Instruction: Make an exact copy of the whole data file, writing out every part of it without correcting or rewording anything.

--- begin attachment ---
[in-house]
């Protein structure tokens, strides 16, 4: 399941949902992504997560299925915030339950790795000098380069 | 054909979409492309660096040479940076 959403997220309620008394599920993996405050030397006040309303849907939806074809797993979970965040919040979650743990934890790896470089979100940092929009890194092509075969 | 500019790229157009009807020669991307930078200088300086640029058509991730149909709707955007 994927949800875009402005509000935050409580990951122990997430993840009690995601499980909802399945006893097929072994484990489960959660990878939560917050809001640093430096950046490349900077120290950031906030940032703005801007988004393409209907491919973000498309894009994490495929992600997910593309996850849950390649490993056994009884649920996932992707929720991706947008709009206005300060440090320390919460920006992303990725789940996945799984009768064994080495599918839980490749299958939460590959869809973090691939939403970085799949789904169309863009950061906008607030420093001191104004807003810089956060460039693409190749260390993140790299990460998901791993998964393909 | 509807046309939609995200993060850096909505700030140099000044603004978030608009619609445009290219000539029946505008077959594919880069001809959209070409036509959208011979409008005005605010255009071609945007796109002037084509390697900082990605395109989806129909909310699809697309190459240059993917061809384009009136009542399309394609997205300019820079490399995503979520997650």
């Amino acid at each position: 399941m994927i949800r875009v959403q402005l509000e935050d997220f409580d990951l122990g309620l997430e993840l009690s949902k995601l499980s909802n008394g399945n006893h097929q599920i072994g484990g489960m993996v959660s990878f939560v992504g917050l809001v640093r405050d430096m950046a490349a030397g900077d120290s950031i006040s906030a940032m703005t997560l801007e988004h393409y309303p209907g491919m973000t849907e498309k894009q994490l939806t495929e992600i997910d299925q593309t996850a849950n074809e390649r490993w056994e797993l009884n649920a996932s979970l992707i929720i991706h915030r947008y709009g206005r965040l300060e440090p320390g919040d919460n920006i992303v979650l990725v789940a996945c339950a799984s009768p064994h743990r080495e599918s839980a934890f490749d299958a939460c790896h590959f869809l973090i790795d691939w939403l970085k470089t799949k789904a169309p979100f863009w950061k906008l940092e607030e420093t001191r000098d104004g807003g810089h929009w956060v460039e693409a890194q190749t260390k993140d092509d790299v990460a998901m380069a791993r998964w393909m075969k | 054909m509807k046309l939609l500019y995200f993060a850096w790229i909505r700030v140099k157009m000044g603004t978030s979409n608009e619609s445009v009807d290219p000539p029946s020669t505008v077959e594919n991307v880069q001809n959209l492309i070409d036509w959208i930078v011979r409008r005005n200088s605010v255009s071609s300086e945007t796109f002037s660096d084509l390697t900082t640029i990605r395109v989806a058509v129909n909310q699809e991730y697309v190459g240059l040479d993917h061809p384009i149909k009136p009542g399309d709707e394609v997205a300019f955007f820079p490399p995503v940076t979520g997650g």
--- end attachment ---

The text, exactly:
[in-house]
């Protein structure tokens, strides 16, 4: 399941949902992504997560299925915030339950790795000098380069 | 054909979409492309660096040479940076 959403997220309620008394599920993996405050030397006040309303849907939806074809797993979970965040919040979650743990934890790896470089979100940092929009890194092509075969 | 500019790229157009009807020669991307930078200088300086640029058509991730149909709707955007 994927949800875009402005509000935050409580990951122990997430993840009690995601499980909802399945006893097929072994484990489960959660990878939560917050809001640093430096950046490349900077120290950031906030940032703005801007988004393409209907491919973000498309894009994490495929992600997910593309996850849950390649490993056994009884649920996932992707929720991706947008709009206005300060440090320390919460920006992303990725789940996945799984009768064994080495599918839980490749299958939460590959869809973090691939939403970085799949789904169309863009950061906008607030420093001191104004807003810089956060460039693409190749260390993140790299990460998901791993998964393909 | 509807046309939609995200993060850096909505700030140099000044603004978030608009619609445009290219000539029946505008077959594919880069001809959209070409036509959208011979409008005005605010255009071609945007796109002037084509390697900082990605395109989806129909909310699809697309190459240059993917061809384009009136009542399309394609997205300019820079490399995503979520997650």
């Amino acid at each position: 399941m994927i949800r875009v959403q402005l509000e935050d997220f409580d990951l122990g309620l997430e993840l009690s949902k995601l499980s909802n008394g399945n006893h097929q599920i072994g484990g489960m993996v959660s990878f939560v992504g917050l809001v640093r405050d430096m950046a490349a030397g900077d120290s950031i006040s906030a940032m703005t997560l801007e988004h393409y309303p209907g491919m973000t849907e498309k894009q994490l939806t495929e992600i997910d299925q593309t996850a849950n074809e390649r490993w056994e797993l009884n649920a996932s979970l992707i929720i991706h915030r947008y709009g206005r965040l300060e440090p320390g919040d919460n920006i992303v979650l990725v789940a996945c339950a799984s009768p064994h743990r080495e599918s839980a934890f490749d299958a939460c790896h590959f869809l973090i790795d691939w939403l970085k470089t799949k789904a169309p979100f863009w950061k906008l940092e607030e420093t001191r000098d104004g807003g810089h929009w956060v460039e693409a890194q190749t260390k993140d092509d790299v990460a998901m380069a791993r998964w393909m075969k | 054909m509807k046309l939609l500019y995200f993060a850096w790229i909505r700030v140099k157009m000044g603004t978030s979409n608009e619609s445009v009807d290219p000539p029946s020669t505008v077959e594919n991307v880069q001809n959209l492309i070409d036509w959208i930078v011979r409008r005005n200088s605010v255009s071609s300086e945007t796109f002037s660096d084509l390697t900082t640029i990605r395109v989806a058509v129909n909310q699809e991730y697309v190459g240059l040479d993917h061809p384009i149909k009136p009542g399309d709707e394609v997205a300019f955007f820079p490399p995503v940076t979520g997650g």